In the Philippines, organic rice systems are proving to be more climate resilient than conventional rice systems. This is according to a Self-evaluation and Holistic Assessment of climate Resilience of farmers and Pastoralists (SHARP), a methodological tool developed by a team at the United Nations’ Food and Agriculture Organization.

The results of recent research, published in a special issue on Agriculture/Food Systems and Climate Change in the Renewable Agriculture and Food Systems journal, reveal that organic smallholders exhibit greater adaptive capacity due to containing higher crop, farm and landscape-level diversity. They have higher potential for mitigating greenhouse gas emissions and reducing environmental degradation due to engaging in more water conservation practices, land and soil improvement measures, and relying less on external inputs and more on bio-regionally available natural resources to manage their farms. They also demonstrate more household and community mechanisms significant for reducing vulnerability, including producing their own farm inputs and maintaining a record of management practices and traditional knowledge of climate change.

It is the ability to simultaneously address adaptation, mitigation, and vulnerability that makes organic smallholders more resilient than their conventional counterparts.

The significance of rice in the Philippines

As one of the foremost countries at risk to climate change, there is a sense of urgency surrounding the viability of rice systems in the Philippines. This is because rice is the largest contributor to calories derived from cereals and the number one agricultural commodity in the country. About a third of the labor force works in agriculture and is largely engaged in rice production. Rice systems are also responsible for over half of the country’s agricultural-related greenhouse gas emissions.

Additionally, rice technologies and innovations that are presented as climate interventions are also heavily contested. In one camp, you have proponents of conventional agriculture endeavoring to improve yields to support smallholder livelihoods, but at the cost of capital intensive inputs. In another camp, you have farmers’ organizations coalescing to campaign for farmer control of agricultural resources and an end to dependencies on capital intensive inputs. The latter camp identifies organic agriculture as a vector for empowering farmers and severing such dependences.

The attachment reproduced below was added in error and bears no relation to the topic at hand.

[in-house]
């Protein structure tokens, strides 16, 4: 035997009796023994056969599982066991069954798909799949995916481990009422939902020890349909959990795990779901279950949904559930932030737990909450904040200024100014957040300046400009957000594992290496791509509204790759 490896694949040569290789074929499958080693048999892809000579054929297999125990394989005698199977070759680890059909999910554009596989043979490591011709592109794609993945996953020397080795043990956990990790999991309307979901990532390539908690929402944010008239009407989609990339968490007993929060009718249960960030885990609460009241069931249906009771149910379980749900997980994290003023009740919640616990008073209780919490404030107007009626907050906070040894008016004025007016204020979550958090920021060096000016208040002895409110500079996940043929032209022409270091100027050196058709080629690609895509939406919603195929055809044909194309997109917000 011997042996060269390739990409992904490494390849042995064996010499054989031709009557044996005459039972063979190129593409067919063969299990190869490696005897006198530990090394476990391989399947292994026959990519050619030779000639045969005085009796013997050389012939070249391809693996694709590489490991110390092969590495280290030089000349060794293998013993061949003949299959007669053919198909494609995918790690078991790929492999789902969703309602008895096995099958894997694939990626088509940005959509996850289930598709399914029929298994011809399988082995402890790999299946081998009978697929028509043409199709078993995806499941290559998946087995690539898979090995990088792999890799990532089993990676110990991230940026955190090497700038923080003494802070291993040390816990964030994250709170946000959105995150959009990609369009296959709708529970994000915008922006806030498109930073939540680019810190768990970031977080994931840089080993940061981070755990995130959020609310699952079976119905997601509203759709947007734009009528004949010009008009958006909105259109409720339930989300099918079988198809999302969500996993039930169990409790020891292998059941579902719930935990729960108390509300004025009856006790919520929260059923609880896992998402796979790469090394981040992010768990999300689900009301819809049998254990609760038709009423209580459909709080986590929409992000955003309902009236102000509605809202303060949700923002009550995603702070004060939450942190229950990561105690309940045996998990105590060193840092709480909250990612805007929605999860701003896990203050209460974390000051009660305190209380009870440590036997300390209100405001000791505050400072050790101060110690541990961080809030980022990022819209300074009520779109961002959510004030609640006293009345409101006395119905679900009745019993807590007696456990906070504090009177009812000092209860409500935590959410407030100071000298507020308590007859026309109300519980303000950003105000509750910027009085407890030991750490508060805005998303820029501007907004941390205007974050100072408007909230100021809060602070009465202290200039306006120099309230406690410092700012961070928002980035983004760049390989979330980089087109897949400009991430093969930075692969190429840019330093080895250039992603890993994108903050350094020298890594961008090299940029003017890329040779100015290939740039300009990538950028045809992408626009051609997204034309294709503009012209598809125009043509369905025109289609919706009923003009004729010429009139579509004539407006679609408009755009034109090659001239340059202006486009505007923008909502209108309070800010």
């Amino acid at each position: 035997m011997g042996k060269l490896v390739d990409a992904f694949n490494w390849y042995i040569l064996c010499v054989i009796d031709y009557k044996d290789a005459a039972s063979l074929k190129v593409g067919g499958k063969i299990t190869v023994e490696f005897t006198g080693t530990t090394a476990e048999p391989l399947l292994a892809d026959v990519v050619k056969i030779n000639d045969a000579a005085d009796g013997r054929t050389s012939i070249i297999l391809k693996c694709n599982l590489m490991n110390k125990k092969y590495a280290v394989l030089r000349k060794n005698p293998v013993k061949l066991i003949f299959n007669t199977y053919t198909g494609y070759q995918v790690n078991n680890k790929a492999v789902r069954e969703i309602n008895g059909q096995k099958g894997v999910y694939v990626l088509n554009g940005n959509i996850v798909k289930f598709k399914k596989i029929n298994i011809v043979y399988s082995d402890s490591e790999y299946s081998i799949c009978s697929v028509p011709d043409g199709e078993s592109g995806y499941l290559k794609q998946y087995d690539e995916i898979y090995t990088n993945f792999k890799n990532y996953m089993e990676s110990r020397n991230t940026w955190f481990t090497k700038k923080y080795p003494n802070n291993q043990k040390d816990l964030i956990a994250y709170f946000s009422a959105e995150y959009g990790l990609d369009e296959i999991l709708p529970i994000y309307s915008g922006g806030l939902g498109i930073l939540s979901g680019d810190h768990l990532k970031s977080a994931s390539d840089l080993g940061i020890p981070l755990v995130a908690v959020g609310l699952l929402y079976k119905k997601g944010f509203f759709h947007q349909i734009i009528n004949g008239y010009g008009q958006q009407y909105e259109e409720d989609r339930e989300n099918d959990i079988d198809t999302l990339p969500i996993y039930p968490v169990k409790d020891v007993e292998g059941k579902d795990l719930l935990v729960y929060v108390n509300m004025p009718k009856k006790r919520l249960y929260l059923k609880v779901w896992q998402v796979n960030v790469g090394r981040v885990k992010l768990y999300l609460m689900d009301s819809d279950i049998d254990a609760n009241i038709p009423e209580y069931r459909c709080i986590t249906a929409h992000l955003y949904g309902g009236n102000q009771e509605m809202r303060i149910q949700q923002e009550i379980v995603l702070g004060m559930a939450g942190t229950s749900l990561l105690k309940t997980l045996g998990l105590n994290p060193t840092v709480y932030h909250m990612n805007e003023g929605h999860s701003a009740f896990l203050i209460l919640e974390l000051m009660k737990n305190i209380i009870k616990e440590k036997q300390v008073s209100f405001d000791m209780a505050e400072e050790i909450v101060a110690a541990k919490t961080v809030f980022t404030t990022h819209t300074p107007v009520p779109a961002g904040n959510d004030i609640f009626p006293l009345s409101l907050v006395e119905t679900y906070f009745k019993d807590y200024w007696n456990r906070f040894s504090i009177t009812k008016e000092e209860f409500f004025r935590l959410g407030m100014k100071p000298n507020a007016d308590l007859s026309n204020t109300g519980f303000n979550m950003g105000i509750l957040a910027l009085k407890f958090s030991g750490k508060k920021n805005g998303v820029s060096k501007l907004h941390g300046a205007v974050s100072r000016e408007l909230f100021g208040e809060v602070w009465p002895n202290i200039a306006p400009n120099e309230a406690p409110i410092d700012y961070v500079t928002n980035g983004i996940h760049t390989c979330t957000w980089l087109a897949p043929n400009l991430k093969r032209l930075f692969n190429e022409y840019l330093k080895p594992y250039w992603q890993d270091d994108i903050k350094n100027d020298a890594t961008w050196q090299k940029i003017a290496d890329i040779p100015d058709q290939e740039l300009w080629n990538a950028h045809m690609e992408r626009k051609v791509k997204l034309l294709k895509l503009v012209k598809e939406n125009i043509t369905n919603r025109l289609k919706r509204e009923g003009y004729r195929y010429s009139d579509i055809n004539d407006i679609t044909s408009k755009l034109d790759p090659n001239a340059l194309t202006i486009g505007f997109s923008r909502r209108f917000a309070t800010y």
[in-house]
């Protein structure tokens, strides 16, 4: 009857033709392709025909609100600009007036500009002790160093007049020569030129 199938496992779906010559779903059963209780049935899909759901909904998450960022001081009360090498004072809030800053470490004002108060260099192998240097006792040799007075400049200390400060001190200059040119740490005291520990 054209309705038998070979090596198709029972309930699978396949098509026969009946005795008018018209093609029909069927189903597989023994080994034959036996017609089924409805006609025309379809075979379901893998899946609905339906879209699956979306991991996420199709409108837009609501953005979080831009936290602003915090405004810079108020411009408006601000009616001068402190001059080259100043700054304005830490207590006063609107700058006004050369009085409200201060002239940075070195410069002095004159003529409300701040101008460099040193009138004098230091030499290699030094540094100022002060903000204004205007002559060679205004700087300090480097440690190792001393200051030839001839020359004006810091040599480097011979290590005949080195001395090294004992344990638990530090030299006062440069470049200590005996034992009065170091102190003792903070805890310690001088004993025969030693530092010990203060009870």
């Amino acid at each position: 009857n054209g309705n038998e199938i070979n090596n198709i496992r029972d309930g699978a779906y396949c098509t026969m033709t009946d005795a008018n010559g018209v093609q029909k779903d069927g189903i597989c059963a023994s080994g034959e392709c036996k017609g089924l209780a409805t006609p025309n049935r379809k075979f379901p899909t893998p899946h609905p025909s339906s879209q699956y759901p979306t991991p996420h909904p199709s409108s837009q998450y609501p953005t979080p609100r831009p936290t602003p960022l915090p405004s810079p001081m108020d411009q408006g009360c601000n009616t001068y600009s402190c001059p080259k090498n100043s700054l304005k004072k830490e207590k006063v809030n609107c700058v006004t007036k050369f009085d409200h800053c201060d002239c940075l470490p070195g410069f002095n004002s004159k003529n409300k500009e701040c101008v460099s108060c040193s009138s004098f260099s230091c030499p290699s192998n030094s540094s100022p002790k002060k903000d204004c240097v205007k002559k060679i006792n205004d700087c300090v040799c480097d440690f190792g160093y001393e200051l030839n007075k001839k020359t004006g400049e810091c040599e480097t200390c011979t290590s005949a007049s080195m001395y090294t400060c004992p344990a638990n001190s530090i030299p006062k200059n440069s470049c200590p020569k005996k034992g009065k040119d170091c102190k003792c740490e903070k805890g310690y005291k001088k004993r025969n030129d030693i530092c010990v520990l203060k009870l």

The urgency to ensure rice systems thrive under changing climate conditions is complicated by the fact that rice systems are intricately woven into the socioecological fabric of the Philippines. When we asked what was needed to improve their resilience to climate change, smallholders indicated that they need access to land, veterinary services, crop and livestock insurance, and microfinancing. They identified government and NGOs as key to addressing the socioeconomic conditions that limit farmers’ capacities to invest in the future and buffer against anticipated climate-related shocks and disturbances. Such expressions counter the current institutional trend and tendency to direct substantial funding towards developing agricultural technologies that are eventually made available through commercial and market mechanisms.

 

What now?

The benefits of organic rice farming are not new to the over 30,000 MASIPAG organic farmers. Nor is it overlooked by the Philippine government since the passing of the 2010 Organic Agriculture Act. But in spite of over four decades of an organic movement and recent institutional support, less than 2 percent of the Philippine agricultural landscape is organic. The question we should be asking is why? Why does organic agriculture remain at the fringes of agricultural development in the Philippines? Why has the transition been slow in comparison to the rapid agricultural transition that occurred with the Green Revolution?

We explore these questions in a forthcoming paper, taking a deep dive into Philippine agricultural history, and analyzing the institutions and structural mechanisms behind agricultural transition. If organic rice systems cultivate greater climate resilience, align with peasant advocacies, and are consistent with government policies, then the institutional and structural levers for transitioning to organic need to be identified and mobilized.

Cultivating climate resilience: a participatory assessment of organic and conventional rice systems in the Philippines. Heckelman A, Smukler S, Wittman H (2018). Published in the June 2018 Special Issue in Renewable Agriculture and Food Systems 33, 225–237. https://doi.org/10.1017/S1742170517000709 for free until 31st July 2018

Amber A. Heckelman

Centre for Sustainable Food Systems, University of British Columbia

My twitter handle: @aahware

Other twitter accounts: @smsmukler @HWittmanUBC @fao @ubcLFS

 

Photos by Amber Heckelman

1. (large photo above) Smallholders in rice field, Negros Occidental, Philippines

2. Organic smallholder, Negros Occidental, Philippines

3. Smallholder harvesting rice, Negros Occidental, Philippines

4. Organic smallholder, Negros Occidental, Philippines

5. Sustainable Farming Collective in Negros Occidental, Philippines

 

 

 

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